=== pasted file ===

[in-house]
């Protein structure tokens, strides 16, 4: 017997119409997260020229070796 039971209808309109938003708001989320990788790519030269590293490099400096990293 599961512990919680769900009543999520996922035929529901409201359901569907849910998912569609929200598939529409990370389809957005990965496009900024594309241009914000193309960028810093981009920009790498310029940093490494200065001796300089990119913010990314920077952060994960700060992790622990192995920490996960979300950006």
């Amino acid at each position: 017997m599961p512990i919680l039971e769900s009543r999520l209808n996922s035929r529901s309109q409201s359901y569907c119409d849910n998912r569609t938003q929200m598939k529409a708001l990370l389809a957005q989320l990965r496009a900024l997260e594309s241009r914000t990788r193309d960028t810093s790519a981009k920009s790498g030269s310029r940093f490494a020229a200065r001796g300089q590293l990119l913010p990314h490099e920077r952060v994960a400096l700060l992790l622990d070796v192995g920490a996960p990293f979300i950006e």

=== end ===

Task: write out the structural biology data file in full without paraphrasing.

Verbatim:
[in-house]
């Protein structure tokens, strides 16, 4: 017997119409997260020229070796 039971209808309109938003708001989320990788790519030269590293490099400096990293 599961512990919680769900009543999520996922035929529901409201359901569907849910998912569609929200598939529409990370389809957005990965496009900024594309241009914000193309960028810093981009920009790498310029940093490494200065001796300089990119913010990314920077952060994960700060992790622990192995920490996960979300950006």
């Amino acid at each position: 017997m599961p512990i919680l039971e769900s009543r999520l209808n996922s035929r529901s309109q409201s359901y569907c119409d849910n998912r569609t938003q929200m598939k529409a708001l990370l389809a957005q989320l990965r496009a900024l997260e594309s241009r914000t990788r193309d960028t810093s790519a981009k920009s790498g030269s310029r940093f490494a020229a200065r001796g300089q590293l990119l913010p990314h490099e920077r952060v994960a400096l700060l992790l622990d070796v192995g920490a996960p990293f979300i950006e």